As she gets to her house to find her sister, everything is once again completely still. Fortunately, her sister pops out in a pretty typical jump scare scene and has survived. Regina explains to Samantha AKA Sam (Kelli Maroney) that things aren’t right, but of course it gets shrugged off until she gets her outside and lets her see it for herself.

From here, the sisters have a look around and try to figure out what’s happened and if there’s anyone else still in town. They do what most of us would probably do given the circumstance and play around a seemingly abandoned city and toss some silly banter back and forth thinking they’re all that’s living there currently. They eventually find that they indeed aren’t alone as other characters, both good and bad, pop into the story.

So without giving the entire storyline away, which I always hate to do since most read reviews to decide whether they want to see the film or not, I’m going to jump into the thick of the problem that’s overlaying the situation; a group of scientists who want to find a cure for what’s happened. Sounds great, right? You’d think so, but it’s pretty realistic in my eyes as to how things would happen if the film were a reality. Their reasons are selfish mostly, definitely disturbing at times and, I can say personally, even influence a moral debate on what’s best versus what’s right. Apparently, bring exposed to the incident means you’re going to become a zombie and die. There we go! Now it sounds a bit horrific!

My biggest problem with the film is that you’re never made to fully understand exactly why things were how they were. Igot it well enough but never fully grasped why some became zombies and others turned to dust while inside of homes or vehicles. Some were infected while others just became dry puddles. They explained why some weren’t infected at all though, which was nice. Maybe I need to watch it again to see if I missed something, it was extremely late and maybe I just missed it.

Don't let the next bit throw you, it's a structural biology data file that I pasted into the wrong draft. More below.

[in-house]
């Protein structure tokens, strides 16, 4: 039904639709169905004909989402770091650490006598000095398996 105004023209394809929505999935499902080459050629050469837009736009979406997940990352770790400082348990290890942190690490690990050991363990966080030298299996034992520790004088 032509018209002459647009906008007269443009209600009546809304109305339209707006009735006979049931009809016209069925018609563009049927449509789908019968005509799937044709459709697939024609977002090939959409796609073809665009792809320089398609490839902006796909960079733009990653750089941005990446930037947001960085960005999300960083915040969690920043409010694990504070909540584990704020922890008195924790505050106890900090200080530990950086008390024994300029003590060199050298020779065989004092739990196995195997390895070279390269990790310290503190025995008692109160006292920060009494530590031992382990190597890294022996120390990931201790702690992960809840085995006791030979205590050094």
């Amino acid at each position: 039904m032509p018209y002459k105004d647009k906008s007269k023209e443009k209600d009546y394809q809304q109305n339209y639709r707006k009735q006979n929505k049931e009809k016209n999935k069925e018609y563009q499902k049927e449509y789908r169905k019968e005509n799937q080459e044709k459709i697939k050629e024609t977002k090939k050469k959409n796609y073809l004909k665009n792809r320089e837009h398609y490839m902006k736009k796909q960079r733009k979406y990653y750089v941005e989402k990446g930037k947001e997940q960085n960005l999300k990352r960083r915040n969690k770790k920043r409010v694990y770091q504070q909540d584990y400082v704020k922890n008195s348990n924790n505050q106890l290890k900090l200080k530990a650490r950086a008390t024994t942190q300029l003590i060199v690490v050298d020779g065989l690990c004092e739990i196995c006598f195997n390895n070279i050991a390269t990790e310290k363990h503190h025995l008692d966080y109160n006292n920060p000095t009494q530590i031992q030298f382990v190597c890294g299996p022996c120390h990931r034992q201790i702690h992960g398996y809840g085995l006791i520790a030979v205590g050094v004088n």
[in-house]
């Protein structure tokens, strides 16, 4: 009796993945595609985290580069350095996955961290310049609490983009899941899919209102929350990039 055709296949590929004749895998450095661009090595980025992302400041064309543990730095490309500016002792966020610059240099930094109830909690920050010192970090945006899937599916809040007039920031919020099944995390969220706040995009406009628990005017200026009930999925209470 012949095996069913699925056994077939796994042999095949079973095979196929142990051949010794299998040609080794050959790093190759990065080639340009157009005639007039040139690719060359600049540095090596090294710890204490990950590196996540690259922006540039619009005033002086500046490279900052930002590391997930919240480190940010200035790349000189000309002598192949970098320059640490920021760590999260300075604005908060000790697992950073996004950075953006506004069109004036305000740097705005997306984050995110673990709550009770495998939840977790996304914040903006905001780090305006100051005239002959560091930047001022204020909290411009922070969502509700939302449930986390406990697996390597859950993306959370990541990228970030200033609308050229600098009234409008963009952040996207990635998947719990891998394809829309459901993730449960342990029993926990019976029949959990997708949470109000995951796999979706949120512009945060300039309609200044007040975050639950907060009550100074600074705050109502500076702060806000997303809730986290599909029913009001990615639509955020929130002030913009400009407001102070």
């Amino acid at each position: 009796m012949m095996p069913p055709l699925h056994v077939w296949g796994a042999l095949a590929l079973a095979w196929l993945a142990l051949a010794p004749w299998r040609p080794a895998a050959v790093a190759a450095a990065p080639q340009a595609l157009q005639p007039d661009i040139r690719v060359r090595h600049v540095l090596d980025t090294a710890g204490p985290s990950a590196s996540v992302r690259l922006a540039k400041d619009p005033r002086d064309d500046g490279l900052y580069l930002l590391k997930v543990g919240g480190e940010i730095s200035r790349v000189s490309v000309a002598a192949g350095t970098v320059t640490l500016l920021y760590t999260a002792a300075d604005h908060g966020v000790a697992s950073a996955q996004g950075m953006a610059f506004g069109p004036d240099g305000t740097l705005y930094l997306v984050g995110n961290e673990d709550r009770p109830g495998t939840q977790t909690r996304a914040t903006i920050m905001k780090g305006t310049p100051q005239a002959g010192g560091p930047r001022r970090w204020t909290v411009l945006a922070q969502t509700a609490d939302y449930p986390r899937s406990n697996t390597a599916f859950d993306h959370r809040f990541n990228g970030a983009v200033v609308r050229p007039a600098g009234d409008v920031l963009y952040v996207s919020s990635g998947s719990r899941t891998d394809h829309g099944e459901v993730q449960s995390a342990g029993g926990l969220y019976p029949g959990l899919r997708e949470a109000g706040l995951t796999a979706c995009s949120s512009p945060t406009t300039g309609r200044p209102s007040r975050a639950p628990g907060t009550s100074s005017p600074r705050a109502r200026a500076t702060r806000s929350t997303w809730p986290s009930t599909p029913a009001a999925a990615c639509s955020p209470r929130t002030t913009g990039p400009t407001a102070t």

mnsh_notc (40)I also felt it could’ve been a bit longer to allow more fun for exploration and also for explanation of things. But it was a great film for the right kind of audience (myself included) nevertheless.

Can the scientists manage a cure? Are they really bad guys? Are Reg and Sam infected? Who else survived? Watch and find out!

I haven’t actually watched all of the extras on the set just yet but the ones I’ve seen are great. In typical SF fashion, there are some great commentaries and interviews to see. As a new fan to this 30 year old film, I have to tell you that I’m extremely thankful they took the time to put together this set and let the world love it in HD!